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COVID-19 surges in Michigan as CDC warns some counties are at high risk

Towards the end of spring, the COVID-19 situation appears to be improving in Ontario. But those considering crossing the border into Michigan should keep in mind that the state’s pandemic appears to be going the opposite way.

The Centers for Disease Control and Prevention (CDC) now lists Michigan as in the high-risk area for the spread of the virus and recommends people take precautions like wearing masks.

General Motors, Ford Motor and Chrysler parent Stellantis said Sunday they are reinstating the requirement for employees to wear masks in southeast Michigan, where there are high levels of COVID-19.

“The number of reported cases is lower than in January with the first Omicron wave,” said Dr. Laraine Washer, medical director for infection control at the University of Michigan Health.

“It’s probably about 25 percent of the cases, but we have to keep in mind that a lot of the cases these days are not reported to public health because people are testing themselves at home.”

Washer said cases were up because the latest subvariant is so contagious and people are having a lot more contact with each other.

Windsor Morning7:43Michigan COVID

COVID-19 cases are on the rise again in Michigan, and this time the case numbers aren’t a very good predictor of the spread. What you need to know if you’re traveling to the US soon. Host Nav Nanwa talks to Dr. Laraine Washer, Medical Director of Infection Control at the University of Michigan Health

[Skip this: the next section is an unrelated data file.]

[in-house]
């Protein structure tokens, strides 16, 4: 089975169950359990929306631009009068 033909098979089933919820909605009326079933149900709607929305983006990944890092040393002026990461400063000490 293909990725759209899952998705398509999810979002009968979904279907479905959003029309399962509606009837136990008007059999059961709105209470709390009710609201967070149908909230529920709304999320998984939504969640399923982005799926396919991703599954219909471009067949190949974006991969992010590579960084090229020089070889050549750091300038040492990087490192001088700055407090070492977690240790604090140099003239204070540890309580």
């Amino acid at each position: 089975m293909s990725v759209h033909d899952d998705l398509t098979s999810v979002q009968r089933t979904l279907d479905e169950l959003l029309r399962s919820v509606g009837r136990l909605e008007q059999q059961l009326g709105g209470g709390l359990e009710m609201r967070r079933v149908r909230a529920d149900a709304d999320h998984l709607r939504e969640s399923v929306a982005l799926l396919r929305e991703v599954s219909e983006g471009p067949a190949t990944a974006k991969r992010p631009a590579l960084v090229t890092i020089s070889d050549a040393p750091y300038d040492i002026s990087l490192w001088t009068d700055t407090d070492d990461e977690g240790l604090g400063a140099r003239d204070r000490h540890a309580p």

“We’ve had a lot of behavior changes that have come from two years of real social distancing and mask-wearing, and now, at least in Michigan, you’re wearing a lot less masks,” she said.

“There is more interaction and therefore more opportunities for a highly contagious subvariant to spread, and finally I would like to say that reinfection is possible with these subvariants.”

Michigan’s COVID-19 levels are rising in some counties, according to the Centers for Disease Control. (Centers for Disease Control and Prevention)

Meanwhile, Ontario on Tuesday reports 1,345 patients hospitalized with COVID-19 and 11 other virus-related deaths, a significant jump from the previous day.

Tuesday’s hospitalizations are up from 1,122 on Monday but down from 1,555 just a week ago.

Of the hospitalized patients, 165 patients require intensive care treatment, six more than the previous day, the province said. 77 patients require the help of a ventilator to breathe.

The province is reporting at least 1,028 new COVID-19 cases through limited PCR testing, with 12,233 testing completed the previous day. Due to testing limitations, the actual number of new cases each day is likely far higher than the reported number, officials said.

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